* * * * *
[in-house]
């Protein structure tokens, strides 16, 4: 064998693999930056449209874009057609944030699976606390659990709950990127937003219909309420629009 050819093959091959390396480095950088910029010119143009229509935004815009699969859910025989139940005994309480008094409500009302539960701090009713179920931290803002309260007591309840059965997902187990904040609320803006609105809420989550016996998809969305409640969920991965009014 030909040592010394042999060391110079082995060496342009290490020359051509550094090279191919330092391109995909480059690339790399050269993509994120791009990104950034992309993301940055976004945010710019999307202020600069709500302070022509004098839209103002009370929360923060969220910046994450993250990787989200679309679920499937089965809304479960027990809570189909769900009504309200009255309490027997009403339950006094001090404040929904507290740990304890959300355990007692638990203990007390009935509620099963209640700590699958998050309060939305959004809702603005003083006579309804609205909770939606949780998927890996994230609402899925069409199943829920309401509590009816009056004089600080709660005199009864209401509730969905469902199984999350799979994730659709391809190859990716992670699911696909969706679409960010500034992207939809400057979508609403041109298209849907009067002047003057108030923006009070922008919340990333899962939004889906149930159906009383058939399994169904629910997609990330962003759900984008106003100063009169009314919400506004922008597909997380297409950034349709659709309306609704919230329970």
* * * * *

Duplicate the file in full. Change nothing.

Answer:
[in-house]
């Protein structure tokens, strides 16, 4: 064998693999930056449209874009057609944030699976606390659990709950990127937003219909309420629009 050819093959091959390396480095950088910029010119143009229509935004815009699969859910025989139940005994309480008094409500009302539960701090009713179920931290803002309260007591309840059965997902187990904040609320803006609105809420989550016996998809969305409640969920991965009014 030909040592010394042999060391110079082995060496342009290490020359051509550094090279191919330092391109995909480059690339790399050269993509994120791009990104950034992309993301940055976004945010710019999307202020600069709500302070022509004098839209103002009370929360923060969220910046994450993250990787989200679309679920499937089965809304479960027990809570189909769900009504309200009255309490027997009403339950006094001090404040929904507290740990304890959300355990007692638990203990007390009935509620099963209640700590699958998050309060939305959004809702603005003083006579309804609205909770939606949780998927890996994230609402899925069409199943829920309401509590009816009056004089600080709660005199009864209401509730969905469902199984999350799979994730659709391809190859990716992670699911696909969706679409960010500034992207939809400057979508609403041109298209849907009067002047003057108030923006009070922008919340990333899962939004889906149930159906009383058939399994169904629910997609990330962003759900984008106003100063009169009314919400506004922008597909997380297409950034349709659709309306609704919230329970």